More than 2K Michigan citizens, organizations and business owners sign onto letter urging tougher Line 5 oil tunnel review
LANSING – The Michigan Public Service Commission must look at the impacts of climate change when reviewing a proposed oil tunnel that would carry millions of gallons of oil every day beneath the Straits of Mackinac for up to 99 years, over 2000 people wrote in a letter released today,
“Michigan is on a pathway toward cleaner, more affordable energy with Gov. Whitmer’s plan to achieve carbon neutrality by 2050, yet Enbridge Energy wants to tether our state and our Great Lakes to a tunnel pumping millions of gallons of oil for the foreseeable future,” said Lisa Wozniak, executive director of the Michigan League of Conservation Voters. “The climate crisis is impacting our air, land and water and economy. It is of paramount importance that the Michigan Public Service Commission takes into account climate change as it considers Enbridge’s misguided proposal to lock in our state to another generation of fossil fuels infrastructure under our Great Lakes.”
The letter urges the commission to overturn an earlier decision by Administrative Law Judge Dennis Mack that sided with Enbridge and narrowed the scope of this case so extremely that it excludes evidence about the net increase in climate change that would result from this tunnel. The judge’s decision also excluded evidence about public need and other environmental impacts from the tunnel, which the letter also addressed. The commission is set to meet on Thursday, April 8 and the administrative law judge’s decision has been appealed by several groups.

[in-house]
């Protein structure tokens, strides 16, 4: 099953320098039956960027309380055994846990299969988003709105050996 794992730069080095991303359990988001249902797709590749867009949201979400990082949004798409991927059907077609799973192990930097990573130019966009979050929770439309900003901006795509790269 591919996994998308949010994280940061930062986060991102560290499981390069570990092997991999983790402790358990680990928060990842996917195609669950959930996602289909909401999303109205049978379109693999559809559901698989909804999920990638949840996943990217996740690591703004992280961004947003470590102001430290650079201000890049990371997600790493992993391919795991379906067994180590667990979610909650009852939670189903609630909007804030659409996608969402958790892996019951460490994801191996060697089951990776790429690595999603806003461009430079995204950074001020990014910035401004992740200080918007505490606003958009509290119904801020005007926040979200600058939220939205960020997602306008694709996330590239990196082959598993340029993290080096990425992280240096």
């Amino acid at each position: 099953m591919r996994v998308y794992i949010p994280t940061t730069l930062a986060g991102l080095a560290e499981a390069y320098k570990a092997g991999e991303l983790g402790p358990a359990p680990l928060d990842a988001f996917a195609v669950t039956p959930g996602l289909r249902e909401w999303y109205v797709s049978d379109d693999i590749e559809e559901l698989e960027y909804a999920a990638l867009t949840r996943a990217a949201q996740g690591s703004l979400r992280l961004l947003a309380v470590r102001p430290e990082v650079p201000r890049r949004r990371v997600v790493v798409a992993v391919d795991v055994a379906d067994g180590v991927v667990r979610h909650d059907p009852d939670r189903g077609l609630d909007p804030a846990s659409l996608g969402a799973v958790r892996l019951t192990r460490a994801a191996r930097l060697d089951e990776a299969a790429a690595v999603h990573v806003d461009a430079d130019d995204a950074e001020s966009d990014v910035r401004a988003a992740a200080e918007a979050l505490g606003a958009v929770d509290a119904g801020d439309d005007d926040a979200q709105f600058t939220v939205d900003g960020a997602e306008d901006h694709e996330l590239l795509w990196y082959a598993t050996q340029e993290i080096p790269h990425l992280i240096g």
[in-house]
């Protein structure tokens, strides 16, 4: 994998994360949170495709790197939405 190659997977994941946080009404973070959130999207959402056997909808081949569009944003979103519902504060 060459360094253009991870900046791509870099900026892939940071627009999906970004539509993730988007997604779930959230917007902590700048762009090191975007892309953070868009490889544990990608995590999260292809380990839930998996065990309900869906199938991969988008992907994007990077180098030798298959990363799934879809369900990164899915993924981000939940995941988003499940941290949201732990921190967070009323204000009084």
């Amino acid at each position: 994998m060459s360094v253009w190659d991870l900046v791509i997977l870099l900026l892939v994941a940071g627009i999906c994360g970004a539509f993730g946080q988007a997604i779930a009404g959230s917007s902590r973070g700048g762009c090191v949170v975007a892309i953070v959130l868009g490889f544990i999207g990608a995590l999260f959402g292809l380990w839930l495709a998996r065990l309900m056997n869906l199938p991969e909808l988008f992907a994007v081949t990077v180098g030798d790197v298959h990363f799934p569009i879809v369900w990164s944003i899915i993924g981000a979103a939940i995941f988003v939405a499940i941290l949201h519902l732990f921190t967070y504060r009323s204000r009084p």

“All we are asking is for the commission to allow evidence about climate change and other critical issues to be part of their review of this oil tunnel project, so that this decision that is so important to our state is informed by all the facts,” said Peter Laing, operations manager for MAWBY Vineyards and Winery and a member of the Great Lakes Business Network. “The transition to clean energy is underway, and Michigan has all it takes to lead in this transition – from our manufacturing know-how to a commitment to protecting our Great Lakes. Building an oil tunnel would move our state in the wrong direction.”
“Enbridge Energy puts profits over people, which is why the commission needs to take a tougher stance on its review of the Line 5 tunnel,” said Jane TenEyck, executive director of the Chippewa Ottawa Resource Authority. “If Michigan is going to allow Enbridge to build an oil tunnel through our state, the environmental risks and whether there is a public need for this project must be examined under a microscope or future generations of Michiganders will pay the price.”